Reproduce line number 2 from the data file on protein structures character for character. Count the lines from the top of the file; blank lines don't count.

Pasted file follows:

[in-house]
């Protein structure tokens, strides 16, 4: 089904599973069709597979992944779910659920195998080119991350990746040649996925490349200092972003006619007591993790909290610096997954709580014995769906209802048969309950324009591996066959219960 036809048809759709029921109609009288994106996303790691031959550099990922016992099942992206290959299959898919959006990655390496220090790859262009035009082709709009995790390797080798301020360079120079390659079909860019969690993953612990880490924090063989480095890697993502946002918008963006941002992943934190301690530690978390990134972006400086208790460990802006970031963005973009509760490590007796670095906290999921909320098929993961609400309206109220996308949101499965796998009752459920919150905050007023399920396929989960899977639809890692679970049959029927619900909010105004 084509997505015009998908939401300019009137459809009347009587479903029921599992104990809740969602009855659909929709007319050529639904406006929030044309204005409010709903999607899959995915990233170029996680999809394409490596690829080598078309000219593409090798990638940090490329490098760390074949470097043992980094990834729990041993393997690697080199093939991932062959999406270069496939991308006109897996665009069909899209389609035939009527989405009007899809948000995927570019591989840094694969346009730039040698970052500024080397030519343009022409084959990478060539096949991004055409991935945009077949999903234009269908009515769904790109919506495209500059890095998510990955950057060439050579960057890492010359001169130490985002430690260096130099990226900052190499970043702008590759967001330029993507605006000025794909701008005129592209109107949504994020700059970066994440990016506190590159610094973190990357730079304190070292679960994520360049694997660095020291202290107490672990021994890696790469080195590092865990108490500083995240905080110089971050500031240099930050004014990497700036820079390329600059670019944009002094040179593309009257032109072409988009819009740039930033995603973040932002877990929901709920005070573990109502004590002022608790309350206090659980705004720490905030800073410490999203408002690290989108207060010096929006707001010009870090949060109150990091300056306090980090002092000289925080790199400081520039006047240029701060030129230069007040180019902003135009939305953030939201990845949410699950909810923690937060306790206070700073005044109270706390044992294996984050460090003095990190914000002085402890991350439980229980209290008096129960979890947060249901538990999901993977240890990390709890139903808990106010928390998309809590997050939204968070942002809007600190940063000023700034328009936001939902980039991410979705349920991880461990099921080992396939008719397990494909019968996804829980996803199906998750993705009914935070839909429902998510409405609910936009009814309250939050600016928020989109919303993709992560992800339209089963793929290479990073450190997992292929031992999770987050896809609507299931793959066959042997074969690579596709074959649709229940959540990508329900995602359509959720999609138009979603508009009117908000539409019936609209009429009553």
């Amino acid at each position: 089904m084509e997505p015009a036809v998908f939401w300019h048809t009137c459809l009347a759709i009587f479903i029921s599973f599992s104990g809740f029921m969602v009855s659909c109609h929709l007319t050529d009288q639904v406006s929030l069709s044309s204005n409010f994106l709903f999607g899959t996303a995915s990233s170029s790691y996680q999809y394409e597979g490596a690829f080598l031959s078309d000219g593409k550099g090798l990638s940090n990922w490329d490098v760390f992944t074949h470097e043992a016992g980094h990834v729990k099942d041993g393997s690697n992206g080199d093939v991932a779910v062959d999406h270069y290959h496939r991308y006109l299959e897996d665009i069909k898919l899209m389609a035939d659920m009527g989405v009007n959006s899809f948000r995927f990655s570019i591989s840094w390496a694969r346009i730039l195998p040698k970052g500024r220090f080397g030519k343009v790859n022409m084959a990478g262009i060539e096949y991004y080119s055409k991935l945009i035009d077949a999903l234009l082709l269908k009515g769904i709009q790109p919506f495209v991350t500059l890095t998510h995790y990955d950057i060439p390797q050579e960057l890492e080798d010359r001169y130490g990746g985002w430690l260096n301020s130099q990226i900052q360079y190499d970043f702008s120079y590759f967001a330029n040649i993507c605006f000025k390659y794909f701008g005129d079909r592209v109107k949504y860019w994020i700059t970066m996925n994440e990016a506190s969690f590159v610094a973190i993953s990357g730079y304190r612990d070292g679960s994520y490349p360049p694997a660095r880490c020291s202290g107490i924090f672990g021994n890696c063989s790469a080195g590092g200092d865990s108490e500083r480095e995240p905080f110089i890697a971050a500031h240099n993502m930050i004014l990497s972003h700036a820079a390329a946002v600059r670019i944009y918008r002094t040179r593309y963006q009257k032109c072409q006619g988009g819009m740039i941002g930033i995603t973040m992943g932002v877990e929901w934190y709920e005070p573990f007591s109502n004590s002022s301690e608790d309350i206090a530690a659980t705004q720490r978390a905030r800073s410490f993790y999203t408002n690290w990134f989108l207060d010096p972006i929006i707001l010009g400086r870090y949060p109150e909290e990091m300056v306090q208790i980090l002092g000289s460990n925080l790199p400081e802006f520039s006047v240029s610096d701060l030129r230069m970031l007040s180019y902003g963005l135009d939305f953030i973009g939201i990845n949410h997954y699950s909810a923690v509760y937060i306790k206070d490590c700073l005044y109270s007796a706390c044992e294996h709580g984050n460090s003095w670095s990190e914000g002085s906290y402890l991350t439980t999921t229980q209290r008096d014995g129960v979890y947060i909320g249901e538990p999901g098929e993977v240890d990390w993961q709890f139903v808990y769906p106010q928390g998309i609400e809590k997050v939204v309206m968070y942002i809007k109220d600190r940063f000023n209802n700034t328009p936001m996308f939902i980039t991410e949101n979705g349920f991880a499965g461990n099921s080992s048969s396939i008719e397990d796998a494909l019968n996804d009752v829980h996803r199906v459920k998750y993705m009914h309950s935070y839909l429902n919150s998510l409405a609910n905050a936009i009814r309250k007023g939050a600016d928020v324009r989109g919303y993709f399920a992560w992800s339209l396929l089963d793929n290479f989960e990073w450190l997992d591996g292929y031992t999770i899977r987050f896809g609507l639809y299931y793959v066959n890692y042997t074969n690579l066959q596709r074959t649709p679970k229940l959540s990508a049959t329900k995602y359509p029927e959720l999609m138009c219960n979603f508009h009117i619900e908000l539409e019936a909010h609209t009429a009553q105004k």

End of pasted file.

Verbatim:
């Protein structure tokens, strides 16, 4: 089904599973069709597979992944779910659920195998080119991350990746040649996925490349200092972003006619007591993790909290610096997954709580014995769906209802048969309950324009591996066959219960 036809048809759709029921109609009288994106996303790691031959550099990922016992099942992206290959299959898919959006990655390496220090790859262009035009082709709009995790390797080798301020360079120079390659079909860019969690993953612990880490924090063989480095890697993502946002918008963006941002992943934190301690530690978390990134972006400086208790460990802006970031963005973009509760490590007796670095906290999921909320098929993961609400309206109220996308949101499965796998009752459920919150905050007023399920396929989960899977639809890692679970049959029927619900909010105004 084509997505015009998908939401300019009137459809009347009587479903029921599992104990809740969602009855659909929709007319050529639904406006929030044309204005409010709903999607899959995915990233170029996680999809394409490596690829080598078309000219593409090798990638940090490329490098760390074949470097043992980094990834729990041993393997690697080199093939991932062959999406270069496939991308006109897996665009069909899209389609035939009527989405009007899809948000995927570019591989840094694969346009730039040698970052500024080397030519343009022409084959990478060539096949991004055409991935945009077949999903234009269908009515769904790109919506495209500059890095998510990955950057060439050579960057890492010359001169130490985002430690260096130099990226900052190499970043702008590759967001330029993507605006000025794909701008005129592209109107949504994020700059970066994440990016506190590159610094973190990357730079304190070292679960994520360049694997660095020291202290107490672990021994890696790469080195590092865990108490500083995240905080110089971050500031240099930050004014990497700036820079390329600059670019944009002094040179593309009257032109072409988009819009740039930033995603973040932002877990929901709920005070573990109502004590002022608790309350206090659980705004720490905030800073410490999203408002690290989108207060010096929006707001010009870090949060109150990091300056306090980090002092000289925080790199400081520039006047240029701060030129230069007040180019902003135009939305953030939201990845949410699950909810923690937060306790206070700073005044109270706390044992294996984050460090003095990190914000002085402890991350439980229980209290008096129960979890947060249901538990999901993977240890990390709890139903808990106010928390998309809590997050939204968070942002809007600190940063000023700034328009936001939902980039991410979705349920991880461990099921080992396939008719397990494909019968996804829980996803199906998750993705009914935070839909429902998510409405609910936009009814309250939050600016928020989109919303993709992560992800339209089963793929290479990073450190997992292929031992999770987050896809609507299931793959066959042997074969690579596709074959649709229940959540990508329900995602359509959720999609138009979603508009009117908000539409019936609209009429009553």